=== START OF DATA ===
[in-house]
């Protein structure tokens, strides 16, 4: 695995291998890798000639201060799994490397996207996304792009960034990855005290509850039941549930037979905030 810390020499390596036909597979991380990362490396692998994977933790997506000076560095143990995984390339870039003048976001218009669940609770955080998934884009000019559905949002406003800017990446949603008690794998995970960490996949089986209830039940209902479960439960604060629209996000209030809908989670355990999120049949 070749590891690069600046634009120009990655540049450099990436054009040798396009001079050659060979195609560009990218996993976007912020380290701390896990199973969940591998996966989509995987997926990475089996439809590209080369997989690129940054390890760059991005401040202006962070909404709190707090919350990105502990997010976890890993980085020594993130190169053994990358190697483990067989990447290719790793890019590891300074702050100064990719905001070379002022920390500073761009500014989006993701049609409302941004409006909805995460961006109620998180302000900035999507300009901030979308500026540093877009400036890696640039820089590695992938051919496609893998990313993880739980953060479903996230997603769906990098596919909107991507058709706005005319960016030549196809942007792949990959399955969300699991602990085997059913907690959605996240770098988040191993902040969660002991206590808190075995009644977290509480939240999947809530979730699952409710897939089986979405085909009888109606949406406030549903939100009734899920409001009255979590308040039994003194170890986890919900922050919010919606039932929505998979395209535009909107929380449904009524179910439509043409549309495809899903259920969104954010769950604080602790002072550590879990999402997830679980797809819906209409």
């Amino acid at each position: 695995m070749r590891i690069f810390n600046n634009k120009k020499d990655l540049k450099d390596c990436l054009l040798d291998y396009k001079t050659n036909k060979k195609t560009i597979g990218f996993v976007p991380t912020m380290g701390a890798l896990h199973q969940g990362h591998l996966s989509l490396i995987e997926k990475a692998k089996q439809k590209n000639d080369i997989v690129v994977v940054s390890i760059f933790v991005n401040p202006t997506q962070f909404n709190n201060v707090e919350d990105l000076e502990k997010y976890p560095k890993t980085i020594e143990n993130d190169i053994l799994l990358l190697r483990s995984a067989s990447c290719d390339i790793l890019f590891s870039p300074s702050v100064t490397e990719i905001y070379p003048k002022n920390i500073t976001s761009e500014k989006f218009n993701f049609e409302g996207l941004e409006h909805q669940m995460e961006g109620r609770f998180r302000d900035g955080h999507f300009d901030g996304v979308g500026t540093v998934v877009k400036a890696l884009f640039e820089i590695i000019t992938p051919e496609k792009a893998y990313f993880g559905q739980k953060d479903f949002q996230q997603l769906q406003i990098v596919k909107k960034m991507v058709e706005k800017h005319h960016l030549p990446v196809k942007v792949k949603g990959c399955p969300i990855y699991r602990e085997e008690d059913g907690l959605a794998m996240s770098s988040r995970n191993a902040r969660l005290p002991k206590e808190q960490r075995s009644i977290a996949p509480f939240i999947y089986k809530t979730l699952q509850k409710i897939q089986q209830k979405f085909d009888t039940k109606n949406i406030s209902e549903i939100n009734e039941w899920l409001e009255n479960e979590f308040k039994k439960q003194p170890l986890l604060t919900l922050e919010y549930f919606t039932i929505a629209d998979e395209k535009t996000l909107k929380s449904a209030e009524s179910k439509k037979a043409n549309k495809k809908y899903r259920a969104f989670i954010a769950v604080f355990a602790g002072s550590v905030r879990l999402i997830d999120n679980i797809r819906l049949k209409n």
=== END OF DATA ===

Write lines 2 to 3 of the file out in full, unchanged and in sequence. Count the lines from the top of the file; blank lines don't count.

């Protein structure tokens, strides 16, 4: 695995291998890798000639201060799994490397996207996304792009960034990855005290509850039941549930037979905030 810390020499390596036909597979991380990362490396692998994977933790997506000076560095143990995984390339870039003048976001218009669940609770955080998934884009000019559905949002406003800017990446949603008690794998995970960490996949089986209830039940209902479960439960604060629209996000209030809908989670355990999120049949 070749590891690069600046634009120009990655540049450099990436054009040798396009001079050659060979195609560009990218996993976007912020380290701390896990199973969940591998996966989509995987997926990475089996439809590209080369997989690129940054390890760059991005401040202006962070909404709190707090919350990105502990997010976890890993980085020594993130190169053994990358190697483990067989990447290719790793890019590891300074702050100064990719905001070379002022920390500073761009500014989006993701049609409302941004409006909805995460961006109620998180302000900035999507300009901030979308500026540093877009400036890696640039820089590695992938051919496609893998990313993880739980953060479903996230997603769906990098596919909107991507058709706005005319960016030549196809942007792949990959399955969300699991602990085997059913907690959605996240770098988040191993902040969660002991206590808190075995009644977290509480939240999947809530979730699952409710897939089986979405085909009888109606949406406030549903939100009734899920409001009255979590308040039994003194170890986890919900922050919010919606039932929505998979395209535009909107929380449904009524179910439509043409549309495809899903259920969104954010769950604080602790002072550590879990999402997830679980797809819906209409």
């Amino acid at each position: 695995m070749r590891i690069f810390n600046n634009k120009k020499d990655l540049k450099d390596c990436l054009l040798d291998y396009k001079t050659n036909k060979k195609t560009i597979g990218f996993v976007p991380t912020m380290g701390a890798l896990h199973q969940g990362h591998l996966s989509l490396i995987e997926k990475a692998k089996q439809k590209n000639d080369i997989v690129v994977v940054s390890i760059f933790v991005n401040p202006t997506q962070f909404n709190n201060v707090e919350d990105l000076e502990k997010y976890p560095k890993t980085i020594e143990n993130d190169i053994l799994l990358l190697r483990s995984a067989s990447c290719d390339i790793l890019f590891s870039p300074s702050v100064t490397e990719i905001y070379p003048k002022n920390i500073t976001s761009e500014k989006f218009n993701f049609e409302g996207l941004e409006h909805q669940m995460e961006g109620r609770f998180r302000d900035g955080h999507f300009d901030g996304v979308g500026t540093v998934v877009k400036a890696l884009f640039e820089i590695i000019t992938p051919e496609k792009a893998y990313f993880g559905q739980k953060d479903f949002q996230q997603l769906q406003i990098v596919k909107k960034m991507v058709e706005k800017h005319h960016l030549p990446v196809k942007v792949k949603g990959c399955p969300i990855y699991r602990e085997e008690d059913g907690l959605a794998m996240s770098s988040r995970n191993a902040r969660l005290p002991k206590e808190q960490r075995s009644i977290a996949p509480f939240i999947y089986k809530t979730l699952q509850k409710i897939q089986q209830k979405f085909d009888t039940k109606n949406i406030s209902e549903i939100n009734e039941w899920l409001e009255n479960e979590f308040k039994k439960q003194p170890l986890l604060t919900l922050e919010y549930f919606t039932i929505a629209d998979e395209k535009t996000l909107k929380s449904a209030e009524s179910k439509k037979a043409n549309k495809k809908y899903r259920a969104f989670i954010a769950v604080f355990a602790g002072s550590v905030r879990l999402i997830d999120n679980i797809r819906l049949k209409n």